I'm authoring a document within the DKIM working group at the IETF to talk about the use of DKIM in the context of mailing lists. I believe one or more of you is already at least monitoring the working group traffic on that topic, and thanks for that.
Mailing Lists Managers legitimately modify messages sent through them. (After all, lists are, essentially, re-posting a new message and they can do what they want.) DKIM has a minimal feature that attempts to allow a signature to survive transiting mailing lists, by ignoring text added to the end.
A suggestion has come up that I'd like to bounce off of you. We're interested in doing a better job of surviving the transit. That means that DKIM would have to adjust to other modifications made by MLMs, such as altering Subject: field contents.
What a few of us would like to explore is the idea of collaborating with the MLM community to develop a profile for MLM message modifications that DKIM can be enhanced to survive. For example, a new canonicalization algorithm might tolerate the addition of a "[...]" string at the beginning of a Subject line. We would document this profile and MLM implementers can choose to support it.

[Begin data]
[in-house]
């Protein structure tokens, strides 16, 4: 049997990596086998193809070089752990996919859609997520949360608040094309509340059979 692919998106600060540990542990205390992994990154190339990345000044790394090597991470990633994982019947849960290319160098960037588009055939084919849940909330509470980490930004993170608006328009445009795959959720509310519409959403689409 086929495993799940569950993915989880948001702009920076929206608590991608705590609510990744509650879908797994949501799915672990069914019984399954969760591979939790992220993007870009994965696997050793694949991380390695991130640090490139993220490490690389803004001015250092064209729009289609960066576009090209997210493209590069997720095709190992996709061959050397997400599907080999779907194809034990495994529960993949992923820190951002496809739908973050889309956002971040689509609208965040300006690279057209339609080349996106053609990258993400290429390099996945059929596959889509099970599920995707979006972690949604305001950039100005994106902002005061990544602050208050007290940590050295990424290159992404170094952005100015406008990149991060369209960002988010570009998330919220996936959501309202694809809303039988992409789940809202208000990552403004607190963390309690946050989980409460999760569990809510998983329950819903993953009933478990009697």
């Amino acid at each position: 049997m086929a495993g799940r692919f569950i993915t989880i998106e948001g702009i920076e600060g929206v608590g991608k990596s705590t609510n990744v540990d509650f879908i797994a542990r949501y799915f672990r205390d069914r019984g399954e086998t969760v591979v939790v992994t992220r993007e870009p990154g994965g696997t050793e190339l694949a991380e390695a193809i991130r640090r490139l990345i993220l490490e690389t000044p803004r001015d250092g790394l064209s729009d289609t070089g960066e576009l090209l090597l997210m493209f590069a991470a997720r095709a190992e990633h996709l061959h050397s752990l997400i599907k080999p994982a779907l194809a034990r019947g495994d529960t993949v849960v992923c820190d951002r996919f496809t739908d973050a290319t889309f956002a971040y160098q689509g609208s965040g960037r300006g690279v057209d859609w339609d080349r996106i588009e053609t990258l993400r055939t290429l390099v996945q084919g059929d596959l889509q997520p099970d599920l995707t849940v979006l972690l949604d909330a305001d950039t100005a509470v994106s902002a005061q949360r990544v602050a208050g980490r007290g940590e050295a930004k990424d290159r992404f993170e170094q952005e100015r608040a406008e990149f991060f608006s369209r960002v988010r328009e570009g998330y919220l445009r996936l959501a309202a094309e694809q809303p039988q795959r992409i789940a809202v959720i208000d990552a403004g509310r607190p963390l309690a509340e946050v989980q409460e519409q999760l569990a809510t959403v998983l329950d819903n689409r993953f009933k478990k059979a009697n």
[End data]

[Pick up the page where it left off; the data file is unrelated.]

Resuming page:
This would be a voluntary and cooperative effort. DKIM signers would have one more configuration choice. MLM operators would have a special kind of profile that could apply to a list. Or not.
Our initial discussions have come up with a few idea. No doubt some are unworkable, but they should at least serve to get further discussion going:
1) add a way to DKIM to have small Subject: modifications be tolerated; something like "exclude from the signed portion any leading text in the Subject: field that is contained within square brackets and includes only letters, numbers, hyphens and underscores, to a maximum of 32 characters", which would allow MLMs to add a short token such as the list name for use by receivers in mailbox sorting but would make it tough for abusers to put a URI there;
2) encourage people to sign with "l=" tags, but recommend that receivers enforce a policy that says any appended text must be no more than a couple of lines long and contain no URLs, or some other similar restriction;
3) explore ways to increase use and utility of the List-* header fields.
I'd like to hear your views on such an approach and any other suggestions you may have. As a representative of The OpenDKIM Project, which is used by AOL and Yahoo to perform DKIM verifications, I can say we're in a position to conduct some real experiments and get the code out to a wide distribution if we come up with something that has the potential to be successful.
Let me know what you think.